Outside the Lines, Literally by Patty Blount
When I was just starting out, I got told a whole bunch of DON'TS like:
- Don't show sex in your young adult novels -- librarians in bible belt states won't stock them.
- Don't use profanity in your young adult novels -- Walmart won't sell them.
- Don't show marginalized characters in your novels -- they're not your stories to tell.
- Don't show violence in your novels -- parents will be worried you'll give their children ideas.
- Don't show tough situations in your novels -- parents will obsess over their children's lost innocence
Here's the truth: the more people tell me I shouldn't do something, the more I want to do that something.
Here's another truth: I think lines should be crossed.
Here's a story for you... my youngest son, Chris, was about 17 years old the first time he spoke a bad word in front of me. I'd heard both of my sons say some horrible words when they believed they were alone in the house and chastised them for their language. This particular day, he'd gotten his class ring stuck on his finger and while he tried to wrestle it off, muttered a "f*ck."
Then, his entire body clenched.
His eyes popped wide when they swung to me and met my own.
A thousand apologies tumbled from his lips as he started to back away.
I had a choice in that moment. I could have chosen to be a strict disciplinarian or I could have chosen to understand that there are times when frustration and anger need to be released.
I let it go. I knew he was out of patience, knew he was losing control of his temper. No one else was around. It was just us.
There was no harm done.
We got the ring off his finger and had a gut-busting belly laugh over everyone's reactions to his slip-up.
He's 24 now and that remains a defining moment in our relationship.
Here's what it DOES not mean. One f*ck does not mean he's a bad kid, a terrible human being, a godless monster. One f*ck does not mean he's a thug, a gang-member, or a law-breaker.
This, right here, is my problem with the lines people insist we don't cross. If we write sex, hands flail that we're teaching kids that sex is okay. (Newsflash: it IS!) If we write profanity, the hands flail that we're encouraging bad language. If we write violence, we're teaching kids to fight. And heaven forbid we write about issues like abortion, suicide, or drug use.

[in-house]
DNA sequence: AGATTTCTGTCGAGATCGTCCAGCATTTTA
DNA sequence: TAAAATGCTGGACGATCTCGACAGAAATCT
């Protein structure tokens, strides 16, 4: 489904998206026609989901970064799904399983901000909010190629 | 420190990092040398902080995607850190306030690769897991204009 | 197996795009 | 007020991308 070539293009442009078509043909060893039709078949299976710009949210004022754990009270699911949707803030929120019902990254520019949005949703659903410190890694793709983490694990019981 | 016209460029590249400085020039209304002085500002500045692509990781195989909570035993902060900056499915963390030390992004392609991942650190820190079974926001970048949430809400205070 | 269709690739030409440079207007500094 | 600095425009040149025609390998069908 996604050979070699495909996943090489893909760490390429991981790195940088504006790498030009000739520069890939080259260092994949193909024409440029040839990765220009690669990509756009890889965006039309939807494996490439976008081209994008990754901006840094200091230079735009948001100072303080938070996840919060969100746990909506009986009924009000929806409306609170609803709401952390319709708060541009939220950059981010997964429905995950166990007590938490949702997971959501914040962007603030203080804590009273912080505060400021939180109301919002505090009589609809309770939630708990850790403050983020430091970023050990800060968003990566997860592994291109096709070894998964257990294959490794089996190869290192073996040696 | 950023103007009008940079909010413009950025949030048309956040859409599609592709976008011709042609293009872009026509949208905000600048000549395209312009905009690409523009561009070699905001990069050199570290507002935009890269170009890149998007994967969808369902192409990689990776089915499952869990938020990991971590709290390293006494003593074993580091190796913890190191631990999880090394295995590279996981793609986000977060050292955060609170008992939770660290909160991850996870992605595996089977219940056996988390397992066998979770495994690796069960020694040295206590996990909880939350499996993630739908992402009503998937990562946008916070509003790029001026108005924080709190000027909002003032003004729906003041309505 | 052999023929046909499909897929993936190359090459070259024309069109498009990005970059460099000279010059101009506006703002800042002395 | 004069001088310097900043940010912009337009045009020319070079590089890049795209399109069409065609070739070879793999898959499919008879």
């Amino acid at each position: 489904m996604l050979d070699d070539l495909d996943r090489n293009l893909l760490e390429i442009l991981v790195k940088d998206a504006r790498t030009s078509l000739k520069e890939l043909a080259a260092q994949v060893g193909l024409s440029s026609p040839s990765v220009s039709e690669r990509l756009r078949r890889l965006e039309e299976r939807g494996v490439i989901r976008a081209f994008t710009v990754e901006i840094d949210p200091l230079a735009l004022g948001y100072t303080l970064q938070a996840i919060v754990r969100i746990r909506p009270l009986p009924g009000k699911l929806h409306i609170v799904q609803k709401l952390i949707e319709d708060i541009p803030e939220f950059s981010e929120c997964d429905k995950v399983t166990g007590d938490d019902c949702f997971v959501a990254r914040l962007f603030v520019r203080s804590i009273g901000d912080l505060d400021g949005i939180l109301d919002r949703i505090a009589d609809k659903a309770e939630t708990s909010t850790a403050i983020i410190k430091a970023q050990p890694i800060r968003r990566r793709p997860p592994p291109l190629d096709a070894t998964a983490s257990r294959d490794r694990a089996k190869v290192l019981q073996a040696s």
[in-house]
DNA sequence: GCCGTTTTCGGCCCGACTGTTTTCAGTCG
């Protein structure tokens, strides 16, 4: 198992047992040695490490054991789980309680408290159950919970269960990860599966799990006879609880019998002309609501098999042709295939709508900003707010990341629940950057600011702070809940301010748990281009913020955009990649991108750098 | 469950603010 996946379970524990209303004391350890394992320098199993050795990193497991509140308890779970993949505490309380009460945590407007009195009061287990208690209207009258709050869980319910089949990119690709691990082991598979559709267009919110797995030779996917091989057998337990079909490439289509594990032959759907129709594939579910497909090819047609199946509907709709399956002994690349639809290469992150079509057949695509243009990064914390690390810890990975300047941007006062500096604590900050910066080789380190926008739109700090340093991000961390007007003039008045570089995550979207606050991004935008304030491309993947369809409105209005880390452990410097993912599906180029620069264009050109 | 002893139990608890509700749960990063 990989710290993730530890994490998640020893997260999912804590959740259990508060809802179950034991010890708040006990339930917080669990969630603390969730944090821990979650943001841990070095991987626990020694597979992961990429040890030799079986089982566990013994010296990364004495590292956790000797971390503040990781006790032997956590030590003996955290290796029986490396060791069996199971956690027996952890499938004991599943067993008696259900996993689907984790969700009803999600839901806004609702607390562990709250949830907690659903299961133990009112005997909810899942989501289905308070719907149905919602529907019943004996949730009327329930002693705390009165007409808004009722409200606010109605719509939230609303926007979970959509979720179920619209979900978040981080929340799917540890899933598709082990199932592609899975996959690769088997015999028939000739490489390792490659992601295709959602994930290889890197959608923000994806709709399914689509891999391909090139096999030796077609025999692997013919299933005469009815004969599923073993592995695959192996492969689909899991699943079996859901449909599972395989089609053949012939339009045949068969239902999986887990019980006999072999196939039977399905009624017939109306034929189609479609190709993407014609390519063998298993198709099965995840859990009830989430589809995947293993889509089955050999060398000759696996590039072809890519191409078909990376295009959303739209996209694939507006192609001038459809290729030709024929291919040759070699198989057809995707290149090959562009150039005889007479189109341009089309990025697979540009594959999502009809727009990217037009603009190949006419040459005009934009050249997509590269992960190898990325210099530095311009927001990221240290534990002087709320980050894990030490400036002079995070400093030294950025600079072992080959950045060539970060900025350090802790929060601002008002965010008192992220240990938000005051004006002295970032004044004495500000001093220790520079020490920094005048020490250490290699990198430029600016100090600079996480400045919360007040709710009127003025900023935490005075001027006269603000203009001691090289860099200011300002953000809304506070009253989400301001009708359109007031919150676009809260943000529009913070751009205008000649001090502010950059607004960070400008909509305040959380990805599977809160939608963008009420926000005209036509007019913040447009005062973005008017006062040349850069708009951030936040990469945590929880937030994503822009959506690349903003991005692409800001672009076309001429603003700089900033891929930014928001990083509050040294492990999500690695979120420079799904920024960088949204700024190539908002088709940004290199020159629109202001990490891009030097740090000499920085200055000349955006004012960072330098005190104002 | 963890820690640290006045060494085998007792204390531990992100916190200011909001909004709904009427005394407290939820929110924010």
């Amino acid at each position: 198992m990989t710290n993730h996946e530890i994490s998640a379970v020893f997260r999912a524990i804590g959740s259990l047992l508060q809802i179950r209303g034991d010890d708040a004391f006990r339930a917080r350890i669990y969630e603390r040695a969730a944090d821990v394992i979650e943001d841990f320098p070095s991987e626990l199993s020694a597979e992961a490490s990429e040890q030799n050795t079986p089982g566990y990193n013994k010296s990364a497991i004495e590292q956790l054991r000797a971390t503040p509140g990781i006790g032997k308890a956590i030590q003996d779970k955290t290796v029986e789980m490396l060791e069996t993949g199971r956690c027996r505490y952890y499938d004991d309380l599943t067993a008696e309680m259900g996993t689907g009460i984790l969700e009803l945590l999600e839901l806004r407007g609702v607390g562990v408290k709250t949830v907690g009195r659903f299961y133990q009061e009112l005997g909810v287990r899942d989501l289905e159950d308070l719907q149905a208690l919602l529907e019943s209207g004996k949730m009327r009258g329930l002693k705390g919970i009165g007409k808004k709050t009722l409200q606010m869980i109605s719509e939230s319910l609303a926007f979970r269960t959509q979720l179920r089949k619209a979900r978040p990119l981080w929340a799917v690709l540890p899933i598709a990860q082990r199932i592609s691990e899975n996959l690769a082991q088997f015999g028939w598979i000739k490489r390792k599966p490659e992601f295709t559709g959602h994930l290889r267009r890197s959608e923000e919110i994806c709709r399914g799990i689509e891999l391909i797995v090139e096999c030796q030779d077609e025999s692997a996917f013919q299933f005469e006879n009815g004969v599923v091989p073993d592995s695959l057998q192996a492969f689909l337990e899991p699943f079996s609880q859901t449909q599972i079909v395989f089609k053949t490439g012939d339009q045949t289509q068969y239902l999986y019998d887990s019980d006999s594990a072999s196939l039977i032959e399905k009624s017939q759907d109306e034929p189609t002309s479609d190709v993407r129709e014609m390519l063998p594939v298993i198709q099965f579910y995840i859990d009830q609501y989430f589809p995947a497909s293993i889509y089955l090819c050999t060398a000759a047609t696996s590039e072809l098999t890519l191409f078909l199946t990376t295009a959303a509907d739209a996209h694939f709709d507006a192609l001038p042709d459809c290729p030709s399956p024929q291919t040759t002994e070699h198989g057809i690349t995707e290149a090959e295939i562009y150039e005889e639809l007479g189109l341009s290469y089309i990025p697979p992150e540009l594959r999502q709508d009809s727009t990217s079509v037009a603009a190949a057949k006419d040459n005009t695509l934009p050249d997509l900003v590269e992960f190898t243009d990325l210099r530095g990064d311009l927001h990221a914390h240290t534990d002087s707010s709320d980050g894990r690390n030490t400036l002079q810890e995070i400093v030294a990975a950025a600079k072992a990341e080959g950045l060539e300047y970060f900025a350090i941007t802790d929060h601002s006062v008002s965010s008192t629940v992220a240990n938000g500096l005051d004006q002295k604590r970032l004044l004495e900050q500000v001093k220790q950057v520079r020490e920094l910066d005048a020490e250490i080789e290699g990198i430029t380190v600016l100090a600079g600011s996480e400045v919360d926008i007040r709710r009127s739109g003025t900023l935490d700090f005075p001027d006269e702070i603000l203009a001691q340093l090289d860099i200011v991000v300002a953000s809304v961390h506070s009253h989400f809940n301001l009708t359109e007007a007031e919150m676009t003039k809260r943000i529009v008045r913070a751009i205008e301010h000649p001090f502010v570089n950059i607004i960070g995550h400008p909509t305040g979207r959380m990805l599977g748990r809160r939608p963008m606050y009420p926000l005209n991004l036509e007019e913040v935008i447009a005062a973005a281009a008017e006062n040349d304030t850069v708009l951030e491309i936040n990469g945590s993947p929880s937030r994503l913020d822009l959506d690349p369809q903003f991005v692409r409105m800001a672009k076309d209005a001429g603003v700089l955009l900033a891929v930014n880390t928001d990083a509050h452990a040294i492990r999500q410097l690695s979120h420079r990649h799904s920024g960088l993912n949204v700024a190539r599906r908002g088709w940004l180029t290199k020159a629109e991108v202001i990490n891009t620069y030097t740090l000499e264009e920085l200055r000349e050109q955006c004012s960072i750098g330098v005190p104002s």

Does anyone remember when thinking outside the box became popular? It's become a catchphrase now, but it seemed like you couldn't turn around without hearing that in a job interview, on a TV commercial, or on sitcoms. Everybody wanted to be the person who arrived at some novel solution to a common problem. There's even a highly-celebrated scene in Apollo 13 when NASA engineers had to design a new filter using a bunch of non-related parts already on board the lunar module. Well, novel thinking and devising new solutions to common problems are only possible when we challenge our thinking!
How can we expect to raise children capable of thinking outside the box if we keep insisting they stay in their lanes?
What better way to safely cross lines than inside books? I am personally affronted when I heard about books being banned. Angie Thomas's THE HATE U GIVE is brilliant and should be required reading for white people across the nation. Laurie Halse Anderson's SHOUT was recently banned. My own SOME BOYS and SEND were kicked off a local school's reading list because yes, I used the word f*ck in them. I had one mid-west librarian send me a strongly worded message that started with "What were you thinking?"
I was thinking that pretending issues like drug abuse, gangs, teen pregnancy, bullying, and suicide DON'T actually exist does a disservice to my readers. I was thinking that writing about such issues in thoughtful ways that show the risks, show the healing, show the growth from those who lived through them, are all teachable moments.
But you have to sway a bit out of your lane to grasp them.